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Effects of spearfishing on reef fish populations in a multi-use conservation area

Citation

Frisch, AJ and Cole, AJ and Hobbs, J-PA and Rizzari, JR and Munkres, KP, Effects of spearfishing on reef fish populations in a multi-use conservation area, PLoS One, 7, (12) Article e51938. ISSN 1932-6203 (2012) [Refereed Article]


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Copyright Statement

Copyright 2012 Frisch et al. Licensed under Creative Commons License Attribution 4.0 International (CC BY 4.0) https://creativecommons.org/licenses/by/4.0/

DOI: doi:10.1371/journal.pone.0051938

Abstract

Although spearfishing is a popular method of capturing fish, its ecological effects on fish populations are poorly understood, which makes it difficult to assess the legitimacy and desirability of spearfishing in multi-use marine reserves. Recent management changes within the Great Barrier Reef Marine Park (GBRMP) fortuitously created a unique scenario by which to quantify the effects of spearfishing on fish populations. As such, we employed underwater visual surveys and a before-after-control-impact experimental design to investigate the effects of spearfishing on the density and size structure of target and non-target fishes in a multi-use conservation park zone (CPZ) within the GBRMP. Three years after spearfishing was first allowed in the CPZ, there was a 54% reduction in density and a 27% reduction in mean size of coral trout (Plectropomus spp.), the primary target species. These changes were attributed to spearfishing because benthic habitat characteristics and the density of non-target fishes were stable through time, and the density and mean size of coral trout in a nearby control zone (where spearfishing was prohibited) remained unchanged. We conclude that spearfishing, like other forms of fishing, can have rapid and substantial negative effects on target fish populations. Careful management of spearfishing is therefore needed to ensure that conservation obligations are achieved and that fishery resources are harvested sustainably. This is particularly important both for the GBRMP, due to its extraordinarily high conservation value and world heritage status, and for tropical island nations where people depend on spearfishing for food and income. To minimize the effects of spearfishing on target species and to enhance protection of functionally important fishes (herbivores), we recommend that fishery managers adjust output controls such as size- and catch-limits, rather than prohibit spearfishing altogether. This will preserve the cultural and social importance of spearfishing in coastal communities where it is practised.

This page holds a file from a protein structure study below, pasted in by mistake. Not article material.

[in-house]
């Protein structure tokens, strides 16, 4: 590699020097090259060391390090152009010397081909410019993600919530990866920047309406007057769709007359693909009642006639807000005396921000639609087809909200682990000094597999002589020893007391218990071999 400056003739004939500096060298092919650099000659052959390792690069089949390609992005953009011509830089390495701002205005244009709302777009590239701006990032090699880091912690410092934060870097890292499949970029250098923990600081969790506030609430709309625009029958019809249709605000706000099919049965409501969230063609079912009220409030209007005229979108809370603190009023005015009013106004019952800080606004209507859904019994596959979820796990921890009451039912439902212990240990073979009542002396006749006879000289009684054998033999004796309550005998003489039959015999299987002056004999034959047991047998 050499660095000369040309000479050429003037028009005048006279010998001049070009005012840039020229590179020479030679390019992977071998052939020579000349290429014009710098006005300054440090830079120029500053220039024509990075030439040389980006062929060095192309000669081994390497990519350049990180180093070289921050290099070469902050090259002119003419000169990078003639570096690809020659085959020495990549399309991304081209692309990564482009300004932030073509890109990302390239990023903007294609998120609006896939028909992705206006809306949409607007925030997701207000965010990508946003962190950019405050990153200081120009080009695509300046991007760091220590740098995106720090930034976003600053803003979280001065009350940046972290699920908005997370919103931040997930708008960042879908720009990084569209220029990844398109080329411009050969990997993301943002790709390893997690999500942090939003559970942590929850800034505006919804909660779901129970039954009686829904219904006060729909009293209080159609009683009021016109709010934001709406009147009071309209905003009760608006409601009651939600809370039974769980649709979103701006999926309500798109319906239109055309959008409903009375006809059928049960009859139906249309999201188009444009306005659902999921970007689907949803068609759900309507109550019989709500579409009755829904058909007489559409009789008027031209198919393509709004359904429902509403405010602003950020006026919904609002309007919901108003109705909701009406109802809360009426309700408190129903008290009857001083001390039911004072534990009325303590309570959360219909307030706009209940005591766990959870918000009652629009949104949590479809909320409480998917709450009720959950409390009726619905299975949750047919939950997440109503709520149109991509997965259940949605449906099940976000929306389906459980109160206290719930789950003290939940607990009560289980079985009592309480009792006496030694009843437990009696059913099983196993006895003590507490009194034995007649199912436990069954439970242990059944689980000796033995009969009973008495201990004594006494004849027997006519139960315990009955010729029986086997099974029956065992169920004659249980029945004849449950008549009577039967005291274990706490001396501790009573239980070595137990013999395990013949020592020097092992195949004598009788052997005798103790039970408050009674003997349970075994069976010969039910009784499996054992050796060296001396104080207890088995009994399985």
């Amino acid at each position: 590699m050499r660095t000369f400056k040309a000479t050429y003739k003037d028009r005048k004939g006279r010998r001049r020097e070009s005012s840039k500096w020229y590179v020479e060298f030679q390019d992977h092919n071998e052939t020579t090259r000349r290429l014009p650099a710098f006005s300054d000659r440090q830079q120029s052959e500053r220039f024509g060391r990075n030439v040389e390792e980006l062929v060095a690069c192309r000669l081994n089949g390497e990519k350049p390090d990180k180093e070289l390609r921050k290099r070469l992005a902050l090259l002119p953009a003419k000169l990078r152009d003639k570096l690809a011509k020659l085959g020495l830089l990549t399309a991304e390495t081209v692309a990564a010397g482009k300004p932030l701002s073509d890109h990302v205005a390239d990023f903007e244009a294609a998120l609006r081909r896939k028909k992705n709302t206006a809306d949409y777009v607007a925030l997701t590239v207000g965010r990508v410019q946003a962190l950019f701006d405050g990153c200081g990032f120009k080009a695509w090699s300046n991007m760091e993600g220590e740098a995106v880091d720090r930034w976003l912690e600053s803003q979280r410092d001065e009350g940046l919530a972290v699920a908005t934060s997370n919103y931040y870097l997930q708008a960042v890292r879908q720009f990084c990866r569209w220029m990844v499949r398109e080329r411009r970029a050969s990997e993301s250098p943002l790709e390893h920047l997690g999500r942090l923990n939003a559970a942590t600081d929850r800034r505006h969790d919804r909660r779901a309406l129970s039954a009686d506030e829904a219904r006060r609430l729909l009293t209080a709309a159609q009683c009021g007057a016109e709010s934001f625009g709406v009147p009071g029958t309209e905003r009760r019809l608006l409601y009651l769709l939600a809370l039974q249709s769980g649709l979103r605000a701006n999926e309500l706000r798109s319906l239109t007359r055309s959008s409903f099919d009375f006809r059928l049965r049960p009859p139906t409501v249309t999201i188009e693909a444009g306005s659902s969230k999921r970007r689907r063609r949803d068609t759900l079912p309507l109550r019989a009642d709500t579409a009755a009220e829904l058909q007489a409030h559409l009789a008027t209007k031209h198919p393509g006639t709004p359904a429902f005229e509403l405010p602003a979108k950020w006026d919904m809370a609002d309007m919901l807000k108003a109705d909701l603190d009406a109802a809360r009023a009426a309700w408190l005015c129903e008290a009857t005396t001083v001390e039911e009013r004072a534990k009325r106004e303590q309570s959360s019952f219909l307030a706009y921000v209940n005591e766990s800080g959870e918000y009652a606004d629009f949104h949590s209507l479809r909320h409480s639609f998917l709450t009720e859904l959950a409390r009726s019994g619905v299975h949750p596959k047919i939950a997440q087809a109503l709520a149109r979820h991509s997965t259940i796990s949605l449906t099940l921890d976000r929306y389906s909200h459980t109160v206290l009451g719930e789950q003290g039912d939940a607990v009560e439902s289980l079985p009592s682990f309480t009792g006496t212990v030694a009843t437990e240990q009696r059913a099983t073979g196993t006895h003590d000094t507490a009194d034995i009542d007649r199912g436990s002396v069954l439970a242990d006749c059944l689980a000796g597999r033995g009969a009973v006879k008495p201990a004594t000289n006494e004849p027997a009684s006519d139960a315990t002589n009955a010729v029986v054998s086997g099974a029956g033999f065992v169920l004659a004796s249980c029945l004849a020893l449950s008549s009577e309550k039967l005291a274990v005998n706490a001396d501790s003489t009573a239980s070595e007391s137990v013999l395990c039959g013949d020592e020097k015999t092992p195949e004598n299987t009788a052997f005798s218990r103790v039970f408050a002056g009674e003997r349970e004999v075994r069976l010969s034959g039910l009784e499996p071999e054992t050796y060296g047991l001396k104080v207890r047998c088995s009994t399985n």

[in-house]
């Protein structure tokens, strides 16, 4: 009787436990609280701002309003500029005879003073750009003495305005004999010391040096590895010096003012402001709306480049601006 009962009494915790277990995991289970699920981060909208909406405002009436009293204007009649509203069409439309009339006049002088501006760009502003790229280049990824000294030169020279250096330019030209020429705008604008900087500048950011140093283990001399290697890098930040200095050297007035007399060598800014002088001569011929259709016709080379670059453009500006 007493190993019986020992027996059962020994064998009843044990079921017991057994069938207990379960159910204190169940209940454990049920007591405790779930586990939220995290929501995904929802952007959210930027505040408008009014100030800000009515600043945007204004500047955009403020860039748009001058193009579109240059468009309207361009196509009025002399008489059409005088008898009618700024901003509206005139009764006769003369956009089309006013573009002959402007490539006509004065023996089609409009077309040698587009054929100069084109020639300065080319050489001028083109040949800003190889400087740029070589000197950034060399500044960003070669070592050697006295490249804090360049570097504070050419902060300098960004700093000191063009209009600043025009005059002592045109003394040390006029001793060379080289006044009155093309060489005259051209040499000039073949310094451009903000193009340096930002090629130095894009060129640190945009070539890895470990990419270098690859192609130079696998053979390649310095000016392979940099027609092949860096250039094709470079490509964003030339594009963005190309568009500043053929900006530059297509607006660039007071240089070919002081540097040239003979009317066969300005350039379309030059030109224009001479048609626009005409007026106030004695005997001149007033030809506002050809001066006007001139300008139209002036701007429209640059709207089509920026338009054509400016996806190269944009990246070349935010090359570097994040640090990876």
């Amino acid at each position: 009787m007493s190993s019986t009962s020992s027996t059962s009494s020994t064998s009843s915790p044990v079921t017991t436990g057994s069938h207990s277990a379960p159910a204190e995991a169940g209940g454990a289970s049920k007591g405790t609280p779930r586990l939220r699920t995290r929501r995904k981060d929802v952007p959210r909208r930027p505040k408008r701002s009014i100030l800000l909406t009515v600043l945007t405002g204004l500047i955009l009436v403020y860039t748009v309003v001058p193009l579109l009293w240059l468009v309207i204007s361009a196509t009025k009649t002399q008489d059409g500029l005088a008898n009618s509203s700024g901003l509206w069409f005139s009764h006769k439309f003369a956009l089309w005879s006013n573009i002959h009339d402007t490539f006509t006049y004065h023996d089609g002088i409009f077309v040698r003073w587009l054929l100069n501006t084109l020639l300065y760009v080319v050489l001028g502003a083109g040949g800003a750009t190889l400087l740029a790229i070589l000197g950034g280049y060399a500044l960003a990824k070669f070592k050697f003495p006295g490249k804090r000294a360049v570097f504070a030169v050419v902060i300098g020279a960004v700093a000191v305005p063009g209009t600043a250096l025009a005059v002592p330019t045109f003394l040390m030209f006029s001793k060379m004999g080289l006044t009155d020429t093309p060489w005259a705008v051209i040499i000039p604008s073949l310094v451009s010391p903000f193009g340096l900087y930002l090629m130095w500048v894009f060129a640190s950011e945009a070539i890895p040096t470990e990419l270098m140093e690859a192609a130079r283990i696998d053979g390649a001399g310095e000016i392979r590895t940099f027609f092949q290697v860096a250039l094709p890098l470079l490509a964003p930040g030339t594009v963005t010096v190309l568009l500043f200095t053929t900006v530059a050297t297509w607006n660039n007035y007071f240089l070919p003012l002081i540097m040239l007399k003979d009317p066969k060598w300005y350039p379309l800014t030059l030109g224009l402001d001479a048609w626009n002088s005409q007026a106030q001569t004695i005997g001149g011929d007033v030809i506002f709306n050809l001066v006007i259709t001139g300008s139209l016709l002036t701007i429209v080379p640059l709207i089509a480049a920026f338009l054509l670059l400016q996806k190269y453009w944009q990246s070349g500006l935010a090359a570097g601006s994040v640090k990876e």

Item Details

Item Type:Refereed Article
Keywords:spearfishing, fisheries management, Great Barrier Reef, coral reef
Research Division:Biological Sciences
Research Group:Ecology
Research Field:Behavioural Ecology
Objective Division:Environment
Objective Group:Flora, Fauna and Biodiversity
Objective Field:Forest and Woodlands Flora, Fauna and Biodiversity
Author:Rizzari, JR (Dr Justin Rizzari)
ID Code:120334
Year Published:2012
Web of Science® Times Cited:14
Deposited By:Centre for Fisheries and Aquaculture
Deposited On:2017-08-22
Last Modified:2017-09-06
Downloads:9 View Download Statistics

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